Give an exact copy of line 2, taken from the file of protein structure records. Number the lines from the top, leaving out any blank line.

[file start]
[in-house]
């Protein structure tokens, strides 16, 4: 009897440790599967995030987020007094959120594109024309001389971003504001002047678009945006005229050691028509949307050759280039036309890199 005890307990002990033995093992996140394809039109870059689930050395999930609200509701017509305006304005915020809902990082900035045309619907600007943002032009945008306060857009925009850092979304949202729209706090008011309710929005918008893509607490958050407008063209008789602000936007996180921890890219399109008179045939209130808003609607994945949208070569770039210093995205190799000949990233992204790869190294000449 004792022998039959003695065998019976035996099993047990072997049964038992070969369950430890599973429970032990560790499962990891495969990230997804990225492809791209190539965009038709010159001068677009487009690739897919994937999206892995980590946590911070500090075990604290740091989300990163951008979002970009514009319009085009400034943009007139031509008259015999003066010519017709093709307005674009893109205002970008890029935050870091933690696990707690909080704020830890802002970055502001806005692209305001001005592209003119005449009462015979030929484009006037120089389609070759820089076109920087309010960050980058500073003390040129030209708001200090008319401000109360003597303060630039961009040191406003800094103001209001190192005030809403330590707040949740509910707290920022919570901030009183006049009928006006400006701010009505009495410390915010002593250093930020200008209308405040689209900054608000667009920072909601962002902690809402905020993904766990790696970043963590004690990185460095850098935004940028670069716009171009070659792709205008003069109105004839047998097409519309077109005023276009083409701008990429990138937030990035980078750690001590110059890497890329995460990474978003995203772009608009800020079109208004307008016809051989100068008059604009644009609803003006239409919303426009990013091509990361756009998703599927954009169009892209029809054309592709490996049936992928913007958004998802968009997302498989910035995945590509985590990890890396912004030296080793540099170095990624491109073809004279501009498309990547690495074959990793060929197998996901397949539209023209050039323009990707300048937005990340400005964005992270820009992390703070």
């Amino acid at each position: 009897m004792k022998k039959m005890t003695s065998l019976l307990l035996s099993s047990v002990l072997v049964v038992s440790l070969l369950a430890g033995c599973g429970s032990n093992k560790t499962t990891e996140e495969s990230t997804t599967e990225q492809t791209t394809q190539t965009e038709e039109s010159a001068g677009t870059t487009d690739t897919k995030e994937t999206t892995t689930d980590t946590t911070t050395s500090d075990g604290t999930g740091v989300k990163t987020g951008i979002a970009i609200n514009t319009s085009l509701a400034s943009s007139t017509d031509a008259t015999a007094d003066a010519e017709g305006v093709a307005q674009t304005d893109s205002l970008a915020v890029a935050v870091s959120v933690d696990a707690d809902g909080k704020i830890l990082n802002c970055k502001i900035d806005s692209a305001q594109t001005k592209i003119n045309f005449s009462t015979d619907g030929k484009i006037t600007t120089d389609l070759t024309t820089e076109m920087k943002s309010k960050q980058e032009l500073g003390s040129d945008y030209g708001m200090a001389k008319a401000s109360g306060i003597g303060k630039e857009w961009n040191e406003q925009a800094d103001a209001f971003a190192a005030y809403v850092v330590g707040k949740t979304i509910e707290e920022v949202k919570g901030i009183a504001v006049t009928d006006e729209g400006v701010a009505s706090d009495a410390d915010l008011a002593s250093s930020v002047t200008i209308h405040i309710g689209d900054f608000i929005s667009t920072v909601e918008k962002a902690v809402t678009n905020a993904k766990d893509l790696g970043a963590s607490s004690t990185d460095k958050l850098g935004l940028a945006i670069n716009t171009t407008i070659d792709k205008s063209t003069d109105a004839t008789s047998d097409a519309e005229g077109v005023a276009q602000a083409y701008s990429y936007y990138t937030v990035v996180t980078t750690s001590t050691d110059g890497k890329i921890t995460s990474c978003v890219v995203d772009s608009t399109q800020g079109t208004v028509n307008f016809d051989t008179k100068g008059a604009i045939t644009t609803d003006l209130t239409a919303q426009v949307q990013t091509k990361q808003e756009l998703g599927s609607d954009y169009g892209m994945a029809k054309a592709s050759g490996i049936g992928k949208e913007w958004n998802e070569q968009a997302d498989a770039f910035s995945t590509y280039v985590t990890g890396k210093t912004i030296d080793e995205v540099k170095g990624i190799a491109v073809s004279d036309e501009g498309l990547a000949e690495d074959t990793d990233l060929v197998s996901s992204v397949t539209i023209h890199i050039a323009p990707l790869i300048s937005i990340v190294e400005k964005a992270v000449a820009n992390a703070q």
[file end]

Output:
């Protein structure tokens, strides 16, 4: 009897440790599967995030987020007094959120594109024309001389971003504001002047678009945006005229050691028509949307050759280039036309890199 005890307990002990033995093992996140394809039109870059689930050395999930609200509701017509305006304005915020809902990082900035045309619907600007943002032009945008306060857009925009850092979304949202729209706090008011309710929005918008893509607490958050407008063209008789602000936007996180921890890219399109008179045939209130808003609607994945949208070569770039210093995205190799000949990233992204790869190294000449 004792022998039959003695065998019976035996099993047990072997049964038992070969369950430890599973429970032990560790499962990891495969990230997804990225492809791209190539965009038709010159001068677009487009690739897919994937999206892995980590946590911070500090075990604290740091989300990163951008979002970009514009319009085009400034943009007139031509008259015999003066010519017709093709307005674009893109205002970008890029935050870091933690696990707690909080704020830890802002970055502001806005692209305001001005592209003119005449009462015979030929484009006037120089389609070759820089076109920087309010960050980058500073003390040129030209708001200090008319401000109360003597303060630039961009040191406003800094103001209001190192005030809403330590707040949740509910707290920022919570901030009183006049009928006006400006701010009505009495410390915010002593250093930020200008209308405040689209900054608000667009920072909601962002902690809402905020993904766990790696970043963590004690990185460095850098935004940028670069716009171009070659792709205008003069109105004839047998097409519309077109005023276009083409701008990429990138937030990035980078750690001590110059890497890329995460990474978003995203772009608009800020079109208004307008016809051989100068008059604009644009609803003006239409919303426009990013091509990361756009998703599927954009169009892209029809054309592709490996049936992928913007958004998802968009997302498989910035995945590509985590990890890396912004030296080793540099170095990624491109073809004279501009498309990547690495074959990793060929197998996901397949539209023209050039323009990707300048937005990340400005964005992270820009992390703070």